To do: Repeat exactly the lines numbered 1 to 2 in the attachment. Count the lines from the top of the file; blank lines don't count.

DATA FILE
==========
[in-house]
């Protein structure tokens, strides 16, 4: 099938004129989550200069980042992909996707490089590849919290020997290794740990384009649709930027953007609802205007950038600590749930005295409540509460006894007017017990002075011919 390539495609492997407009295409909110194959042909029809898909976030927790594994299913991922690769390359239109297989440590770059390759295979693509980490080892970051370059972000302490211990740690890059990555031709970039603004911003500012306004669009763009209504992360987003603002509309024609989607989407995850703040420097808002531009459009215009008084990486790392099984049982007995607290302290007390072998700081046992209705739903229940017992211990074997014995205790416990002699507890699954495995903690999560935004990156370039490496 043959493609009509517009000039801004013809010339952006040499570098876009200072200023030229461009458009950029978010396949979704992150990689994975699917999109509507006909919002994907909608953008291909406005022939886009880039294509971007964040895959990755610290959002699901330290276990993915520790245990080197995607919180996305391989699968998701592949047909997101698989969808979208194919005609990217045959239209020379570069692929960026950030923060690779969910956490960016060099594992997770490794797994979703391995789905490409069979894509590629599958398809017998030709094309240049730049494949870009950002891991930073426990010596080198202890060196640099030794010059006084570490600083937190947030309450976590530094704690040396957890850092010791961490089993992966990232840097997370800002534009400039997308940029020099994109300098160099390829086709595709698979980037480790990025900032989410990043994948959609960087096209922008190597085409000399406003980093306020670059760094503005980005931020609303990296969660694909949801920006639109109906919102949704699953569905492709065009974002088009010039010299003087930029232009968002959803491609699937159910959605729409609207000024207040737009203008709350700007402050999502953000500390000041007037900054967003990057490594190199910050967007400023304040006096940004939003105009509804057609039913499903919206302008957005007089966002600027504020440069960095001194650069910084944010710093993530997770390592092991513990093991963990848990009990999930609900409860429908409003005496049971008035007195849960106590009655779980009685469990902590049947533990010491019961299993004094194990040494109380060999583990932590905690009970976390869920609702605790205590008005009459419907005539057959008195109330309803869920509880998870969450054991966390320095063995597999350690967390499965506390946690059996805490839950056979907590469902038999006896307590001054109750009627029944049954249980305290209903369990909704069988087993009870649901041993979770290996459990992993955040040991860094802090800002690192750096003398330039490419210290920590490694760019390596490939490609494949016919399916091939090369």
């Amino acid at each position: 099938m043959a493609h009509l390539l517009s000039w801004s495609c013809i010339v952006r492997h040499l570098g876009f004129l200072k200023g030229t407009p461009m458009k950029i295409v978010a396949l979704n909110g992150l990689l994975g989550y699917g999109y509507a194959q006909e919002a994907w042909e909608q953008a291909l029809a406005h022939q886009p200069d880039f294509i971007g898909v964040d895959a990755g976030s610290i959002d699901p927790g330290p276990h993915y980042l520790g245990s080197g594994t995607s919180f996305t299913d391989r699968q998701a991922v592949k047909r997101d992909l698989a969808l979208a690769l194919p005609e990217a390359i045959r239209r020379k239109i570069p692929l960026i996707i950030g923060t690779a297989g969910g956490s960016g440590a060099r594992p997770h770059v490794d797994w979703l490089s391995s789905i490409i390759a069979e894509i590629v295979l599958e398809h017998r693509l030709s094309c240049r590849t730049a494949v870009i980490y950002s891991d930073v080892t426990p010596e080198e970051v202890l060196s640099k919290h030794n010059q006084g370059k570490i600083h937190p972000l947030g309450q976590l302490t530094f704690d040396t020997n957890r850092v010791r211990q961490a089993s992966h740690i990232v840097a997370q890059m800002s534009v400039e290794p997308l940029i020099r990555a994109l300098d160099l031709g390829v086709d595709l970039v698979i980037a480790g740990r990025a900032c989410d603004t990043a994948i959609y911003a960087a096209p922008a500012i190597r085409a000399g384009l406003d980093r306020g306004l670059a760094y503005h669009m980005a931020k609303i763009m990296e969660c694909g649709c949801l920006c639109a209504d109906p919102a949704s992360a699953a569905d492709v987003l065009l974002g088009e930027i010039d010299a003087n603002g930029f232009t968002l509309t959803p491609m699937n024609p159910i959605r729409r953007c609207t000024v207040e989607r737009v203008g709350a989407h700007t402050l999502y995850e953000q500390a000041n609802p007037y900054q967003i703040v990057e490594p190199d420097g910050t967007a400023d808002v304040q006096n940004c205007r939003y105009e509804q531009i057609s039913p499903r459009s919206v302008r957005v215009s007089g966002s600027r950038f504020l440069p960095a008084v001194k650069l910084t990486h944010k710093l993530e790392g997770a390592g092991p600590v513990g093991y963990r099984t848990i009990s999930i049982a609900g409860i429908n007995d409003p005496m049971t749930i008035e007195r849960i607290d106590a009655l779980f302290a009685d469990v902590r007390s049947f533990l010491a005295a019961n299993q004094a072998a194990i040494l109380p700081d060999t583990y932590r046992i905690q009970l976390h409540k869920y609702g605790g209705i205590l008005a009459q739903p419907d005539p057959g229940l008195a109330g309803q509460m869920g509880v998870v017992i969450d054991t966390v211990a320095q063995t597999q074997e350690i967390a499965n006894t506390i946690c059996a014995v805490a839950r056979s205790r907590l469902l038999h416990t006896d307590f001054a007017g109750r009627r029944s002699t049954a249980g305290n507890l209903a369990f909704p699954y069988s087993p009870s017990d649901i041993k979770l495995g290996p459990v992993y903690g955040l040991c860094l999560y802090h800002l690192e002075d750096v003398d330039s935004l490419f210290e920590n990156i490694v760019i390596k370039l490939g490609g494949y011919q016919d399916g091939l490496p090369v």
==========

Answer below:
[in-house]
């Protein structure tokens, strides 16, 4: 099938004129989550200069980042992909996707490089590849919290020997290794740990384009649709930027953007609802205007950038600590749930005295409540509460006894007017017990002075011919 390539495609492997407009295409909110194959042909029809898909976030927790594994299913991922690769390359239109297989440590770059390759295979693509980490080892970051370059972000302490211990740690890059990555031709970039603004911003500012306004669009763009209504992360987003603002509309024609989607989407995850703040420097808002531009459009215009008084990486790392099984049982007995607290302290007390072998700081046992209705739903229940017992211990074997014995205790416990002699507890699954495995903690999560935004990156370039490496 043959493609009509517009000039801004013809010339952006040499570098876009200072200023030229461009458009950029978010396949979704992150990689994975699917999109509507006909919002994907909608953008291909406005022939886009880039294509971007964040895959990755610290959002699901330290276990993915520790245990080197995607919180996305391989699968998701592949047909997101698989969808979208194919005609990217045959239209020379570069692929960026950030923060690779969910956490960016060099594992997770490794797994979703391995789905490409069979894509590629599958398809017998030709094309240049730049494949870009950002891991930073426990010596080198202890060196640099030794010059006084570490600083937190947030309450976590530094704690040396957890850092010791961490089993992966990232840097997370800002534009400039997308940029020099994109300098160099390829086709595709698979980037480790990025900032989410990043994948959609960087096209922008190597085409000399406003980093306020670059760094503005980005931020609303990296969660694909949801920006639109109906919102949704699953569905492709065009974002088009010039010299003087930029232009968002959803491609699937159910959605729409609207000024207040737009203008709350700007402050999502953000500390000041007037900054967003990057490594190199910050967007400023304040006096940004939003105009509804057609039913499903919206302008957005007089966002600027504020440069960095001194650069910084944010710093993530997770390592092991513990093991963990848990009990999930609900409860429908409003005496049971008035007195849960106590009655779980009685469990902590049947533990010491019961299993004094194990040494109380060999583990932590905690009970976390869920609702605790205590008005009459419907005539057959008195109330309803869920509880998870969450054991966390320095063995597999350690967390499965506390946690059996805490839950056979907590469902038999006896307590001054109750009627029944049954249980305290209903369990909704069988087993009870649901041993979770290996459990992993955040040991860094802090800002690192750096003398330039490419210290920590490694760019390596490939490609494949016919399916091939090369």